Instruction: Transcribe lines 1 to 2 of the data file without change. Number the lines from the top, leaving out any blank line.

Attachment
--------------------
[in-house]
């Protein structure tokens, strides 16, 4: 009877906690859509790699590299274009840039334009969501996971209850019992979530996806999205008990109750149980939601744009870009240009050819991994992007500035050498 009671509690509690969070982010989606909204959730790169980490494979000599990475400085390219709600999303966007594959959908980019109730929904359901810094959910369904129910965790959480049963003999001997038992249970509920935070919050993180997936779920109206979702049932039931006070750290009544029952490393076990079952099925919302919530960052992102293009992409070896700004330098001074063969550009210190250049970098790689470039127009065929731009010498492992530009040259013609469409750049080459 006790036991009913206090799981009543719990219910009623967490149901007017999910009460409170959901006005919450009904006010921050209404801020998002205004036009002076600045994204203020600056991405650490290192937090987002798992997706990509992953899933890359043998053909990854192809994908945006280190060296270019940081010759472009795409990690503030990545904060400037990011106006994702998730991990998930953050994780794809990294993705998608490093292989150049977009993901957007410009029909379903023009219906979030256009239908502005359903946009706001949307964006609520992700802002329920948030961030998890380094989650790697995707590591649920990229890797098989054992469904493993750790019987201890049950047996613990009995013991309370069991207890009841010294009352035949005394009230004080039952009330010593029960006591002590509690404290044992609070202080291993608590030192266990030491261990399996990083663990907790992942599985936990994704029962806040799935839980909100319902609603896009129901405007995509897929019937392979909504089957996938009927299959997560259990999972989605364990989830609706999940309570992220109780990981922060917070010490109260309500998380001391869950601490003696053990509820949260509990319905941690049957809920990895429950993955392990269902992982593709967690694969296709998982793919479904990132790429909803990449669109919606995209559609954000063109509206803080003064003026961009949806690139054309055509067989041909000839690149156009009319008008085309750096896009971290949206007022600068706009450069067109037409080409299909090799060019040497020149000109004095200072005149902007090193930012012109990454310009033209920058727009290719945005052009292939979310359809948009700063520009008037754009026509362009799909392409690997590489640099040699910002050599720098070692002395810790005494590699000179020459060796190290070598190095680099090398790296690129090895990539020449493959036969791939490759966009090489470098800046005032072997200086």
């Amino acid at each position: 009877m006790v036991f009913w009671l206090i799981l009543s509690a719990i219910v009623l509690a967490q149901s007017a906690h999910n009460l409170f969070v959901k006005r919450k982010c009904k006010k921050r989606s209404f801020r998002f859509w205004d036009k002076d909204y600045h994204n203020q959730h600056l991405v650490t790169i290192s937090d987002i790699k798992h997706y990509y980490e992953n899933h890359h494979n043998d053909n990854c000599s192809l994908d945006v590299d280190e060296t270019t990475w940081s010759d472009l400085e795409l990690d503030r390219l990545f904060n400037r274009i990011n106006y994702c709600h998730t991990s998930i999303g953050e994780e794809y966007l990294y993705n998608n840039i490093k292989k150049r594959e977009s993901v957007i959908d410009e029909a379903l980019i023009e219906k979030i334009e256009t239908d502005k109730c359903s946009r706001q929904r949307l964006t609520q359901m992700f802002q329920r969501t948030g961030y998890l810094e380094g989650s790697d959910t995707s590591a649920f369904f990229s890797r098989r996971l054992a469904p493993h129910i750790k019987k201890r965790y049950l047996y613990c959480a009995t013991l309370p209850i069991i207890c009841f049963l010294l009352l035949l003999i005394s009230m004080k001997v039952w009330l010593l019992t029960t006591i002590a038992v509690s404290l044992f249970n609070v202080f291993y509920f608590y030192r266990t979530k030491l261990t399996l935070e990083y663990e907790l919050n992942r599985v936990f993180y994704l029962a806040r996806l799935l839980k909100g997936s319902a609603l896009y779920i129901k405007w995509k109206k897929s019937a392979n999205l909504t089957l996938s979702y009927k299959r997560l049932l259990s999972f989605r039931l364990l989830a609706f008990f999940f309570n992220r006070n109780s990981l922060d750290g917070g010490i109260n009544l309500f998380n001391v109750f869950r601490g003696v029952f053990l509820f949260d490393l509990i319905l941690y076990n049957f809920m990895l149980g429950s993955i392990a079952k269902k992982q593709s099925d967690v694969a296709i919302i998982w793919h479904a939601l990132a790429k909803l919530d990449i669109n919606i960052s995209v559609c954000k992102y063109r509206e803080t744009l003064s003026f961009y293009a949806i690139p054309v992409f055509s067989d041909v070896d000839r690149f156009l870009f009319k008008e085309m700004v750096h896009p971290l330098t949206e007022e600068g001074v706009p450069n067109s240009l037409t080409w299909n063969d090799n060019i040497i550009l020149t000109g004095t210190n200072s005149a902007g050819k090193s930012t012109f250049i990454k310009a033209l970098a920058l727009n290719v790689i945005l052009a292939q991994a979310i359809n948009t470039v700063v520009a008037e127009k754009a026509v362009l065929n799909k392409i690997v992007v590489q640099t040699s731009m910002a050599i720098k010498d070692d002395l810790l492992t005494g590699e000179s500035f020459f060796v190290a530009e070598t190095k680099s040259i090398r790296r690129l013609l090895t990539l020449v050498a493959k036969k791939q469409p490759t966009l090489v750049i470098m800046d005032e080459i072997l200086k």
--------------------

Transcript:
[in-house]
């Protein structure tokens, strides 16, 4: 009877906690859509790699590299274009840039334009969501996971209850019992979530996806999205008990109750149980939601744009870009240009050819991994992007500035050498 009671509690509690969070982010989606909204959730790169980490494979000599990475400085390219709600999303966007594959959908980019109730929904359901810094959910369904129910965790959480049963003999001997038992249970509920935070919050993180997936779920109206979702049932039931006070750290009544029952490393076990079952099925919302919530960052992102293009992409070896700004330098001074063969550009210190250049970098790689470039127009065929731009010498492992530009040259013609469409750049080459 006790036991009913206090799981009543719990219910009623967490149901007017999910009460409170959901006005919450009904006010921050209404801020998002205004036009002076600045994204203020600056991405650490290192937090987002798992997706990509992953899933890359043998053909990854192809994908945006280190060296270019940081010759472009795409990690503030990545904060400037990011106006994702998730991990998930953050994780794809990294993705998608490093292989150049977009993901957007410009029909379903023009219906979030256009239908502005359903946009706001949307964006609520992700802002329920948030961030998890380094989650790697995707590591649920990229890797098989054992469904493993750790019987201890049950047996613990009995013991309370069991207890009841010294009352035949005394009230004080039952009330010593029960006591002590509690404290044992609070202080291993608590030192266990030491261990399996990083663990907790992942599985936990994704029962806040799935839980909100319902609603896009129901405007995509897929019937392979909504089957996938009927299959997560259990999972989605364990989830609706999940309570992220109780990981922060917070010490109260309500998380001391869950601490003696053990509820949260509990319905941690049957809920990895429950993955392990269902992982593709967690694969296709998982793919479904990132790429909803990449669109919606995209559609954000063109509206803080003064003026961009949806690139054309055509067989041909000839690149156009009319008008085309750096896009971290949206007022600068706009450069067109037409080409299909090799060019040497020149000109004095200072005149902007090193930012012109990454310009033209920058727009290719945005052009292939979310359809948009700063520009008037754009026509362009799909392409690997590489640099040699910002050599720098070692002395810790005494590699000179020459060796190290070598190095680099090398790296690129090895990539020449493959036969791939490759966009090489470098800046005032072997200086």